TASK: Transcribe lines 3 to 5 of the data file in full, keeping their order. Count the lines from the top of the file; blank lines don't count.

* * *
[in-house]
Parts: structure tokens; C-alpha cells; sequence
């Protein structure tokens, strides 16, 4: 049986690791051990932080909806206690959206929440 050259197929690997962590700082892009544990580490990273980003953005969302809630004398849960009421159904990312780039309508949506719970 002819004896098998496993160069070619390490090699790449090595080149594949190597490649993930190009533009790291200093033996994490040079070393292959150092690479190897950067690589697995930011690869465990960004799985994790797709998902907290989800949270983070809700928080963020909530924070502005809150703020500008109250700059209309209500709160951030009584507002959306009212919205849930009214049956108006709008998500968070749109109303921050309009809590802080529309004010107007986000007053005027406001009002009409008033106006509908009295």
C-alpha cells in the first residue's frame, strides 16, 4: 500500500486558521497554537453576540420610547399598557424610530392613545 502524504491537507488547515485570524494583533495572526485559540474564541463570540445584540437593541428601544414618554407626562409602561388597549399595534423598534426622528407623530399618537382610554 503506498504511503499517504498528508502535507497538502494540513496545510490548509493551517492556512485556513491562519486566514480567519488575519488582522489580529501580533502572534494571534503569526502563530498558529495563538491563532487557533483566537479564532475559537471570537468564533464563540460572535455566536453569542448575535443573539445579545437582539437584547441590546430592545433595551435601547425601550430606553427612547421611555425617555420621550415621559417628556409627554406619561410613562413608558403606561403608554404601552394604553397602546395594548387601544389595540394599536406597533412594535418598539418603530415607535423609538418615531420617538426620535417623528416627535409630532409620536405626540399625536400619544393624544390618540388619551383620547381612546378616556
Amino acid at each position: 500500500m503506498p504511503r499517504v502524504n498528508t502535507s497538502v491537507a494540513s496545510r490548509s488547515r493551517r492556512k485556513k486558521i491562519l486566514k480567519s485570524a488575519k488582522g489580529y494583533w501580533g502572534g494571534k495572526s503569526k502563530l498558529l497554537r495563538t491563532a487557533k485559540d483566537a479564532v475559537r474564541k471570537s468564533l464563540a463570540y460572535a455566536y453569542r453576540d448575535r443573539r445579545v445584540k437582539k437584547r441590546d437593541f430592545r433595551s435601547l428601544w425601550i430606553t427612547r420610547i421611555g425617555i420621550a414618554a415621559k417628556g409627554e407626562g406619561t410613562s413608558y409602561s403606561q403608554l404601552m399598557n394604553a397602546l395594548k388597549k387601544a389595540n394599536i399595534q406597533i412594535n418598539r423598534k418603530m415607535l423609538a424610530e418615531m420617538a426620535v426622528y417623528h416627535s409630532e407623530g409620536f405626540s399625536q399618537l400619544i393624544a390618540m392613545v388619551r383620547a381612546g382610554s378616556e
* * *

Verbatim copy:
């Protein structure tokens, strides 16, 4: 049986690791051990932080909806206690959206929440 050259197929690997962590700082892009544990580490990273980003953005969302809630004398849960009421159904990312780039309508949506719970 002819004896098998496993160069070619390490090699790449090595080149594949190597490649993930190009533009790291200093033996994490040079070393292959150092690479190897950067690589697995930011690869465990960004799985994790797709998902907290989800949270983070809700928080963020909530924070502005809150703020500008109250700059209309209500709160951030009584507002959306009212919205849930009214049956108006709008998500968070749109109303921050309009809590802080529309004010107007986000007053005027406001009002009409008033106006509908009295």
C-alpha cells in the first residue's frame, strides 16, 4: 500500500486558521497554537453576540420610547399598557424610530392613545 502524504491537507488547515485570524494583533495572526485559540474564541463570540445584540437593541428601544414618554407626562409602561388597549399595534423598534426622528407623530399618537382610554 503506498504511503499517504498528508502535507497538502494540513496545510490548509493551517492556512485556513491562519486566514480567519488575519488582522489580529501580533502572534494571534503569526502563530498558529495563538491563532487557533483566537479564532475559537471570537468564533464563540460572535455566536453569542448575535443573539445579545437582539437584547441590546430592545433595551435601547425601550430606553427612547421611555425617555420621550415621559417628556409627554406619561410613562413608558403606561403608554404601552394604553397602546395594548387601544389595540394599536406597533412594535418598539418603530415607535423609538418615531420617538426620535417623528416627535409630532409620536405626540399625536400619544393624544390618540388619551383620547381612546378616556
Amino acid at each position: 500500500m503506498p504511503r499517504v502524504n498528508t502535507s497538502v491537507a494540513s496545510r490548509s488547515r493551517r492556512k485556513k486558521i491562519l486566514k480567519s485570524a488575519k488582522g489580529y494583533w501580533g502572534g494571534k495572526s503569526k502563530l498558529l497554537r495563538t491563532a487557533k485559540d483566537a479564532v475559537r474564541k471570537s468564533l464563540a463570540y460572535a455566536y453569542r453576540d448575535r443573539r445579545v445584540k437582539k437584547r441590546d437593541f430592545r433595551s435601547l428601544w425601550i430606553t427612547r420610547i421611555g425617555i420621550a414618554a415621559k417628556g409627554e407626562g406619561t410613562s413608558y409602561s403606561q403608554l404601552m399598557n394604553a397602546l395594548k388597549k387601544a389595540n394599536i399595534q406597533i412594535n418598539r423598534k418603530m415607535l423609538a424610530e418615531m420617538a426620535v426622528y417623528h416627535s409630532e407623530g409620536f405626540s399625536q399618537l400619544i393624544a390618540m392613545v388619551r383620547a381612546g382610554s378616556e